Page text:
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Publication numberUS3883738 A
Publication typeGrant
Publication dateMay 13, 1975
Filing dateDec 8, 1972
Priority dateDec 16, 1971
Also published asDE2261561A1, DE2261561B2, DE2261561C3
Publication numberUS 3883738 A, US 3883738A, US-A-3883738, US3883738 A, US3883738A
InventorsGlover John Stuart, Shepherd Bryan Peter
Original AssigneeRadiochemical Centre Ltd
Export CitationBiBTeX, EndNote, RefMan
External Links: USPTO, USPTO Assignment, Espacenet
Methods of analysis of radioactive material separated into solid and liquid phases
US 3883738 A
Abstract
In analyses, particularly competitive assays, in which a radioactive element is partitioned between the two phases, the level of activity of one phase is measured while the two phases are in contact in the same vessel. This is achieved by using a specially shaped vessel and/or by accurately collimating the counter and screening it from part of the contents of the vessel.
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United States Patent Glover et al.

METHODS OF ANALYSIS OF RADIOACTIVE MATERIAL SEPARATED INTO SOLID AND LIQUID PI-IASES Inventors: John Stuart Glover; Bryan Peter Shepherd, both of Amersham, England The Radiochemical Centre Limited, England Filed: Dec. 8, 1972 App]. No.: 313,263

Assignee:

Foreign Application Priority Data Dec. 16, 1971 United Kingdom 58566/71 US. Cl 250/303; 250/304 Int. Cl. G2lh 1/00 Field of Search 250/303, 302, 304

References Cited UNITED STATES PATENTS 3/1960 Jones et al. 250/304 Primary Examiner-Harold A. Dixon Attorney, Agent, or Firm-Wenderoth, Lind & Ponack [57] ABSTRACT In analyses, particularly competitive assays, in which a radioactive element is partitioned between the two phases, the level of activity of one phase is measured while the two phases are in contact in the same vessel. This is achieved by using a specially shaped vessel and/or by accurately collimating the counter and screening it from part of the contents of the vessel.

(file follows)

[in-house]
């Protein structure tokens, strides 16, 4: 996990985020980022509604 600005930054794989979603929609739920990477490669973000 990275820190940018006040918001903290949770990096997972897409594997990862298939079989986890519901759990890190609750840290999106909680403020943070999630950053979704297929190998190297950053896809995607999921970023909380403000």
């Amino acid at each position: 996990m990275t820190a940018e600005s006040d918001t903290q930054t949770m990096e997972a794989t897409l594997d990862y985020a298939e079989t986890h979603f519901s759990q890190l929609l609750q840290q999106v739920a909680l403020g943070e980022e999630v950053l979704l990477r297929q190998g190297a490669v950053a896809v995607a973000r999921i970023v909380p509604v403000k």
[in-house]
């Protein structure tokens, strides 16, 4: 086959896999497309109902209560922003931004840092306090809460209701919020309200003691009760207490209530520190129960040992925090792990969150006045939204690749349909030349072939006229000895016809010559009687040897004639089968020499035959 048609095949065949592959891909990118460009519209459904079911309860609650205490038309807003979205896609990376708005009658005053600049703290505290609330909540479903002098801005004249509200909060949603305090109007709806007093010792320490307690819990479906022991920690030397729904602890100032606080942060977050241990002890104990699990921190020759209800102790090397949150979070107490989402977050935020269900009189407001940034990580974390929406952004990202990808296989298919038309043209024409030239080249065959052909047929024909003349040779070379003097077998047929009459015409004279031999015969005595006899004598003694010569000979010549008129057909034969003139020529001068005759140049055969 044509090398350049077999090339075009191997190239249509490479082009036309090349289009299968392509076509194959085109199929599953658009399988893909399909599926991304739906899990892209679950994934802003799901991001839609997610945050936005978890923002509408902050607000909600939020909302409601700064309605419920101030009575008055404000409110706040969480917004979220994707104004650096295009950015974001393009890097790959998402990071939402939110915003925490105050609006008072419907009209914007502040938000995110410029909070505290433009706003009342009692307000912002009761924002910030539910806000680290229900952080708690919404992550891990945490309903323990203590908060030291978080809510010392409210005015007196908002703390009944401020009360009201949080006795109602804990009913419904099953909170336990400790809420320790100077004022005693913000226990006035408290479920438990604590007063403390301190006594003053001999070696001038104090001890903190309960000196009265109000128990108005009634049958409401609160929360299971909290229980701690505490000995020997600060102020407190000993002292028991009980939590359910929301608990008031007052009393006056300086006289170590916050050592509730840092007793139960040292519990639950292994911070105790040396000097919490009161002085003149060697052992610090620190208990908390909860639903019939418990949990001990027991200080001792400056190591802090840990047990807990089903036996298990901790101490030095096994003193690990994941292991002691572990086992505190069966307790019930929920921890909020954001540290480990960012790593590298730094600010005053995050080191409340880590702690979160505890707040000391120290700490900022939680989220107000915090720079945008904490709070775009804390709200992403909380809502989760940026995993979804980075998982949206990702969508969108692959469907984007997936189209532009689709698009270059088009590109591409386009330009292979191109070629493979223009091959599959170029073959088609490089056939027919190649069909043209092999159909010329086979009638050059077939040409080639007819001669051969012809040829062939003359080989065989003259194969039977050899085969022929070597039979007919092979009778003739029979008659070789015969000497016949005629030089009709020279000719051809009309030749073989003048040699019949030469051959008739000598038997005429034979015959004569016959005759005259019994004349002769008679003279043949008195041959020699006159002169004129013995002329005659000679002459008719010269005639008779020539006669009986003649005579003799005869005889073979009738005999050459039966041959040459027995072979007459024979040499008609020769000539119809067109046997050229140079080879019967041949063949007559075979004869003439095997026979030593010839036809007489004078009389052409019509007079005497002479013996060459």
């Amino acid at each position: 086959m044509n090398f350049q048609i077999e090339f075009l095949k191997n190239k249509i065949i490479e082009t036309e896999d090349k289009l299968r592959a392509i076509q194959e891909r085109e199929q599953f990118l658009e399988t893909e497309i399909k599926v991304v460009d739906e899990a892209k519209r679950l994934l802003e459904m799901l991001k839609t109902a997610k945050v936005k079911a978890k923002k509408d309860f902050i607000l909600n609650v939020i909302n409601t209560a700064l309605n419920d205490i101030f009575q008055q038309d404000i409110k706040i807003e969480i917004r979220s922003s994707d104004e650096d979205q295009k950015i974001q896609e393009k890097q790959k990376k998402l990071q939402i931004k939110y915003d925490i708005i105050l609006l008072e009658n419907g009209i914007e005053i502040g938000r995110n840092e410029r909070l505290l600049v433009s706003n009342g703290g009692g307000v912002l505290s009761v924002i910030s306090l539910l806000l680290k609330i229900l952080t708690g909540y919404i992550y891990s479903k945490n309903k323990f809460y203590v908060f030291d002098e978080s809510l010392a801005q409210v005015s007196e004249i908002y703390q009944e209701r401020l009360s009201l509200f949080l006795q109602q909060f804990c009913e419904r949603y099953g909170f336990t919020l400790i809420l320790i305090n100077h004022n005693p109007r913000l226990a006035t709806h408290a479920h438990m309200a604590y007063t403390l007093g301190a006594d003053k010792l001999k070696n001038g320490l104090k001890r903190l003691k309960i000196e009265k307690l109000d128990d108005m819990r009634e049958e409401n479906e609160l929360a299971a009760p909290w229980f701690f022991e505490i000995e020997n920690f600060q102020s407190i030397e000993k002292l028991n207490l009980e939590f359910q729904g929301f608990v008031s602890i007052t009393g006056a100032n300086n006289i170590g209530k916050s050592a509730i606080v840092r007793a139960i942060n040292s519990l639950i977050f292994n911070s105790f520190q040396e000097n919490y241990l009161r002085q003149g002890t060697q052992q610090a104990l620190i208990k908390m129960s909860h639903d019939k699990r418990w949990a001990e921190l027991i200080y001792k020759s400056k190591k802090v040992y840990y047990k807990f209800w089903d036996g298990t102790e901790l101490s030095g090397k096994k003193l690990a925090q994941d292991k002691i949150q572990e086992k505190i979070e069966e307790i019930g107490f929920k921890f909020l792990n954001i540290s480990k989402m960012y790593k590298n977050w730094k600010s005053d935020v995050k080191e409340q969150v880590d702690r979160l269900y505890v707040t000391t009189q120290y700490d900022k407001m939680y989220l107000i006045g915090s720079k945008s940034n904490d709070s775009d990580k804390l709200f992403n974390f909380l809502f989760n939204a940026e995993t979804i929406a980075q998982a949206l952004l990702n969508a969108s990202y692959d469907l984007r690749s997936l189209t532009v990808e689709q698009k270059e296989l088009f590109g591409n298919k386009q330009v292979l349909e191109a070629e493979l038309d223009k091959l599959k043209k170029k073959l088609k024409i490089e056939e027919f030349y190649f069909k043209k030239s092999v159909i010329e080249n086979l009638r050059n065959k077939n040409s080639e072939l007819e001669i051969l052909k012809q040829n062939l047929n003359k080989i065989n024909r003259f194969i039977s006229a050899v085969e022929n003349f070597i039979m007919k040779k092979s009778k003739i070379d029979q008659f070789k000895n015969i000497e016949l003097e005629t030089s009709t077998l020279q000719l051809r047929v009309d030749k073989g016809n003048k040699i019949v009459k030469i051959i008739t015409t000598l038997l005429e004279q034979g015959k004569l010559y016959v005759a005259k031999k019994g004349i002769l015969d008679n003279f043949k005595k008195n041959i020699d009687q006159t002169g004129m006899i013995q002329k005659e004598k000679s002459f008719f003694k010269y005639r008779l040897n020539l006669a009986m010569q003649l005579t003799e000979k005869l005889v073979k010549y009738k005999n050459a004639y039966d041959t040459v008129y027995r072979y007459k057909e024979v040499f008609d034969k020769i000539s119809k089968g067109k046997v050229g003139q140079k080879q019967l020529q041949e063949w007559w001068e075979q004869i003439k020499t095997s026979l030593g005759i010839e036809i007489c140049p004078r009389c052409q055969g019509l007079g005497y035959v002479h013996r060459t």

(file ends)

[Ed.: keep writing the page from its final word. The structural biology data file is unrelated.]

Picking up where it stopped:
3 Claims, 8 Drawing Figures JIIIII PATENTED HAY I 31975 SHEET 10F 2 METHODS OF ANALYSIS OF RADIOACTIVE MATERIAL SEPARATED INTO SOLID AND LIQUID PHASES This invention relates to analyses of the kind in which a radioactive element or compound is partitioned between two phases and the proportion of the activity in each phase determined. Typical of such analyses are competitive assays of the kind in which an unknown amount of the compound to be assayed and a standard amount of a radioactively-labelled version of the compound compete for reaction with a standard amount of another reagent. This technique is widely used in the medical field for assaying hormones and other substances, using as the other reagent the antibody in immune systems or some other specific reactor in nonimmune or non-hormone systems.

The principle of the technique may be represented by the following scheme:

where C is the compound to be assayed,

C* is the labelled version of the compound R is the other reagent.

The amount of R is arranged to be insufficient to react with all of C C*. As the reaction is. at least to some extent reversible, an equilibrium is set up in which the ratio of [C*]/[C*]+[C*R] is determined by the amount of the unlabelled compound C which is present. If C* is separated from C*R and the level of activity of each separated part measured, then the value of the ratio is easily calculated. The amount of the unlabelled compound C can then be determined, in relative or absolute terms, by the use of standard preparation of compound C, to generate a calibration curve.

The technique is described, with examples, in a Review Paper by R. S. Yalow and S. A. Berson in IA- EASM124/l06, pages 455-481.